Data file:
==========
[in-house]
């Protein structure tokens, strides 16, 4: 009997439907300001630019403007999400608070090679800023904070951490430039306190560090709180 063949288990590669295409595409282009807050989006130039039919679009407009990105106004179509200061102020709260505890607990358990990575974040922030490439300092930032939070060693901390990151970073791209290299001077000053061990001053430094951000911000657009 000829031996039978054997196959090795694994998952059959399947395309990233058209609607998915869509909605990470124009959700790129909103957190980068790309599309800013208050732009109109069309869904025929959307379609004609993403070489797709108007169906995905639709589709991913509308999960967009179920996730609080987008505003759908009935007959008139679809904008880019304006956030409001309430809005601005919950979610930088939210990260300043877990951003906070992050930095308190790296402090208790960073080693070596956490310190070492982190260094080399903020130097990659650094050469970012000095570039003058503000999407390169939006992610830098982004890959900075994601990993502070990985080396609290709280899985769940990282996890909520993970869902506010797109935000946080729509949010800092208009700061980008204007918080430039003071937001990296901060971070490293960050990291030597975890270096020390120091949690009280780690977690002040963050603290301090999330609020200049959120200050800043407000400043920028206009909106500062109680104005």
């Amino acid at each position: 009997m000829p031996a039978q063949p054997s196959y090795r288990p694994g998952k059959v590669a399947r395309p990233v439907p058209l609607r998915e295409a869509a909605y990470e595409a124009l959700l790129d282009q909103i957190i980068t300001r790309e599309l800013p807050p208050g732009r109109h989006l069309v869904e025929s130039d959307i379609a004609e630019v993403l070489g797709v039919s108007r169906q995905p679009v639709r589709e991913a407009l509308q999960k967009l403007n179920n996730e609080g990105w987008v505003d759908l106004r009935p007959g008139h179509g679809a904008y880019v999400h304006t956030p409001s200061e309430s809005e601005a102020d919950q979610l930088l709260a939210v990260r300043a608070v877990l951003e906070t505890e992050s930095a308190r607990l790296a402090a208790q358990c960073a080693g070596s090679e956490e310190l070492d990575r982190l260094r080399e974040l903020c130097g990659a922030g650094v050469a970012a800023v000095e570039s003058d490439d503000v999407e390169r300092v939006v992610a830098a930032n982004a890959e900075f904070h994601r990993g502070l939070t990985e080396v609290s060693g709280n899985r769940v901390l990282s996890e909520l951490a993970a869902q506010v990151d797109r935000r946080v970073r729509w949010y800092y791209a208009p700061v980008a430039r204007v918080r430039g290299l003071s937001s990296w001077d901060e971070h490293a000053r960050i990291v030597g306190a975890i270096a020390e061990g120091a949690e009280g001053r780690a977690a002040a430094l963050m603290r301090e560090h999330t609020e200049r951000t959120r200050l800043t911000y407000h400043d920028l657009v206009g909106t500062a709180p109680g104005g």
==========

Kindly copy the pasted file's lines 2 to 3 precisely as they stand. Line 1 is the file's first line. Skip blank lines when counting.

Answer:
């Protein structure tokens, strides 16, 4: 009997439907300001630019403007999400608070090679800023904070951490430039306190560090709180 063949288990590669295409595409282009807050989006130039039919679009407009990105106004179509200061102020709260505890607990358990990575974040922030490439300092930032939070060693901390990151970073791209290299001077000053061990001053430094951000911000657009 000829031996039978054997196959090795694994998952059959399947395309990233058209609607998915869509909605990470124009959700790129909103957190980068790309599309800013208050732009109109069309869904025929959307379609004609993403070489797709108007169906995905639709589709991913509308999960967009179920996730609080987008505003759908009935007959008139679809904008880019304006956030409001309430809005601005919950979610930088939210990260300043877990951003906070992050930095308190790296402090208790960073080693070596956490310190070492982190260094080399903020130097990659650094050469970012000095570039003058503000999407390169939006992610830098982004890959900075994601990993502070990985080396609290709280899985769940990282996890909520993970869902506010797109935000946080729509949010800092208009700061980008204007918080430039003071937001990296901060971070490293960050990291030597975890270096020390120091949690009280780690977690002040963050603290301090999330609020200049959120200050800043407000400043920028206009909106500062109680104005």
């Amino acid at each position: 009997m000829p031996a039978q063949p054997s196959y090795r288990p694994g998952k059959v590669a399947r395309p990233v439907p058209l609607r998915e295409a869509a909605y990470e595409a124009l959700l790129d282009q909103i957190i980068t300001r790309e599309l800013p807050p208050g732009r109109h989006l069309v869904e025929s130039d959307i379609a004609e630019v993403l070489g797709v039919s108007r169906q995905p679009v639709r589709e991913a407009l509308q999960k967009l403007n179920n996730e609080g990105w987008v505003d759908l106004r009935p007959g008139h179509g679809a904008y880019v999400h304006t956030p409001s200061e309430s809005e601005a102020d919950q979610l930088l709260a939210v990260r300043a608070v877990l951003e906070t505890e992050s930095a308190r607990l790296a402090a208790q358990c960073a080693g070596s090679e956490e310190l070492d990575r982190l260094r080399e974040l903020c130097g990659a922030g650094v050469a970012a800023v000095e570039s003058d490439d503000v999407e390169r300092v939006v992610a830098a930032n982004a890959e900075f904070h994601r990993g502070l939070t990985e080396v609290s060693g709280n899985r769940v901390l990282s996890e909520l951490a993970a869902q506010v990151d797109r935000r946080v970073r729509w949010y800092y791209a208009p700061v980008a430039r204007v918080r430039g290299l003071s937001s990296w001077d901060e971070h490293a000053r960050i990291v030597g306190a975890i270096a020390e061990g120091a949690e009280g001053r780690a977690a002040a430094l963050m603290r301090e560090h999330t609020e200049r951000t959120r200050l800043t911000y407000h400043d920028l657009v206009g909106t500062a709180p109680g104005g």